According to an article in the New York Times, the new outdoor smoking ordinance in Calabasas is so broadly written that it outlaws smoking in one's car if the windows are open and smoke could drift out and affect a nonsmoker, thus requiring smokers to keep their car windows closed if they are smoking in their cars.
According to the article: "Smoking in one's car is allowed, unless the windows are open and someone nearby might be affected."
In defending the law, the mayor of Calabasas stated that the city is trying to "push the envelope. This is clearly a groundbreaking public health law. This is the right time and the right place to take this step. We hope it will be the way things are done all over the country and all around the world."
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At first glance, this appears to be an absolute joke. You've got to be kidding me. The city of Calabasas is banning smoking in cars with a window open because the smoke might drift out and cause health damage to a nonsmoker. Give me a break!
It's hard to take policy makers like this seriously when their argument is that drifting smoke from a car with an open window is a serious enough public health problem that the city needs to legislate that you have to keep your window closed or refrain from smoking in your car.
I thought I was on pretty solid ground in calling anti-smoking groups which supported this law fanatical, but it looks like I may have been "under-exaggerating."
At second glance, this is not such a joke. It could actually create a significant health hazard for passengers in cars with smokers - especially young children. Instead of having the windows open to get some ventilation and help clear out the smoke and reduce the childrens' exposure to secondhand smoke, now the children are going to be exposed to higher concentrations of secondhand smoke.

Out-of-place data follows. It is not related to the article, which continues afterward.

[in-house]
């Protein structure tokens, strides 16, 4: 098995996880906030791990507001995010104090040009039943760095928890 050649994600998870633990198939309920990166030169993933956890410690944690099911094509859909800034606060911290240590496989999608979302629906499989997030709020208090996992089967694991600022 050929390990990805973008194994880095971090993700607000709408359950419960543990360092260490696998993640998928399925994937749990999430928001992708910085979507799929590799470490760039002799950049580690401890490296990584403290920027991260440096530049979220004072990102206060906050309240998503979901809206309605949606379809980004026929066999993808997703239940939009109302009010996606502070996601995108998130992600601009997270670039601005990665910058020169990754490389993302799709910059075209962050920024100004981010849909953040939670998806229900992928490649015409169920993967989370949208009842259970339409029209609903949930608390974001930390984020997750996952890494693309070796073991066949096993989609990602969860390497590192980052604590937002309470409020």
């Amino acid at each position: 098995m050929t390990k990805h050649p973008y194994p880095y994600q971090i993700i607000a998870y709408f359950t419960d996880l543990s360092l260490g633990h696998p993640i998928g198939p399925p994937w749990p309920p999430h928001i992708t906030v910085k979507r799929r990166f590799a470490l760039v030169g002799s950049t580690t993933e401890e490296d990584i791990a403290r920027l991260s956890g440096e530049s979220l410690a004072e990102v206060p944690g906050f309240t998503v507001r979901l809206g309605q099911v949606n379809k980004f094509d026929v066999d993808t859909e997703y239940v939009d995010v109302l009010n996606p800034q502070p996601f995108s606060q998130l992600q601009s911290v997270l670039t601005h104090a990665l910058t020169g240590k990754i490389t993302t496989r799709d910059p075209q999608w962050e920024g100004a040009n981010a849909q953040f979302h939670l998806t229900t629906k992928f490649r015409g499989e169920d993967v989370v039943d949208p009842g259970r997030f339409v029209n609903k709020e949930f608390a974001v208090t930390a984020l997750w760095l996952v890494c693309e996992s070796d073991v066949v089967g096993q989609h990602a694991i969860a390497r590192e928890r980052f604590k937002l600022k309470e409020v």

The ordinance, allegedly intended to protect the public's health from some sort of serious hazard, is actually creating a new hazard that didn't previously exist: extremely high exposure to secondhand smoke among children in cars with a smoker.
Smokers who are attempting to reduce their children's exposure to secondhand smoke by keeping windows open in their cars while they smoke are now actually committing a criminal offense - a misdemeanor - if a nonsmoker might be exposed. To protect themselves from a hefty fine, a potential criminal record, and a possible lawsuit, they may logically decide to just keep the windows closed and thus expose their children to much higher levels of secondhand smoke than before the ordinance.
What this all goes to show is that the ordinance is not truly a "public health law," as the mayor declares. It is really about policy makers and anti-smoking groups punishing smokers because they are offended by their behavior and expressing their superiority to a group of people who they apparently despise.
So I certainly hope this is not the way things are done all over the country and all over the world. Now is the right time to put an end to this lunacy.